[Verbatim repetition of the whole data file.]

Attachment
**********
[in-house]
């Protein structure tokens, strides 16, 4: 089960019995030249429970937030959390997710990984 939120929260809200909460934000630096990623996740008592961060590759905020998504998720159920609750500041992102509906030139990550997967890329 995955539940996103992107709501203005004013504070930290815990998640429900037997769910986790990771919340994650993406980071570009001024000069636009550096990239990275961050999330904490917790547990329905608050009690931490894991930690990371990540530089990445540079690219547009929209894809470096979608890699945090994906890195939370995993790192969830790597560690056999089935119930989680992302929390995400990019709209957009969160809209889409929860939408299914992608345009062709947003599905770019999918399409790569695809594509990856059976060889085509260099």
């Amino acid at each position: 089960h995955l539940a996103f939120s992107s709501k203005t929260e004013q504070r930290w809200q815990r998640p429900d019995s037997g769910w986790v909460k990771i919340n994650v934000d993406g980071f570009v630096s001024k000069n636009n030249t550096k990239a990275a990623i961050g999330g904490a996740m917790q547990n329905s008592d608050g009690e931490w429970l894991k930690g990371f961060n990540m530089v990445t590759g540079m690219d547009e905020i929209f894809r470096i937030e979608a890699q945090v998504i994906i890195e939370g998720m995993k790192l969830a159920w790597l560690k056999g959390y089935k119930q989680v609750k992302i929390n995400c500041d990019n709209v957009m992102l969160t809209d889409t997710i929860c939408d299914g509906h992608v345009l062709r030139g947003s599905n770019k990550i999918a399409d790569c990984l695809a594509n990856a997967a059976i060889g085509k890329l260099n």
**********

[in-house]
């Protein structure tokens, strides 16, 4: 089960019995030249429970937030959390997710990984 939120929260809200909460934000630096990623996740008592961060590759905020998504998720159920609750500041992102509906030139990550997967890329 995955539940996103992107709501203005004013504070930290815990998640429900037997769910986790990771919340994650993406980071570009001024000069636009550096990239990275961050999330904490917790547990329905608050009690931490894991930690990371990540530089990445540079690219547009929209894809470096979608890699945090994906890195939370995993790192969830790597560690056999089935119930989680992302929390995400990019709209957009969160809209889409929860939408299914992608345009062709947003599905770019999918399409790569695809594509990856059976060889085509260099």
């Amino acid at each position: 089960h995955l539940a996103f939120s992107s709501k203005t929260e004013q504070r930290w809200q815990r998640p429900d019995s037997g769910w986790v909460k990771i919340n994650v934000d993406g980071f570009v630096s001024k000069n636009n030249t550096k990239a990275a990623i961050g999330g904490a996740m917790q547990n329905s008592d608050g009690e931490w429970l894991k930690g990371f961060n990540m530089v990445t590759g540079m690219d547009e905020i929209f894809r470096i937030e979608a890699q945090v998504i994906i890195e939370g998720m995993k790192l969830a159920w790597l560690k056999g959390y089935k119930q989680v609750k992302i929390n995400c500041d990019n709209v957009m992102l969160t809209d889409t997710i929860c939408d299914g509906h992608v345009l062709r030139g947003s599905n770019k990550i999918a399409d790569c990984l695809a594509n990856a997967a059976i060889g085509k890329l260099n």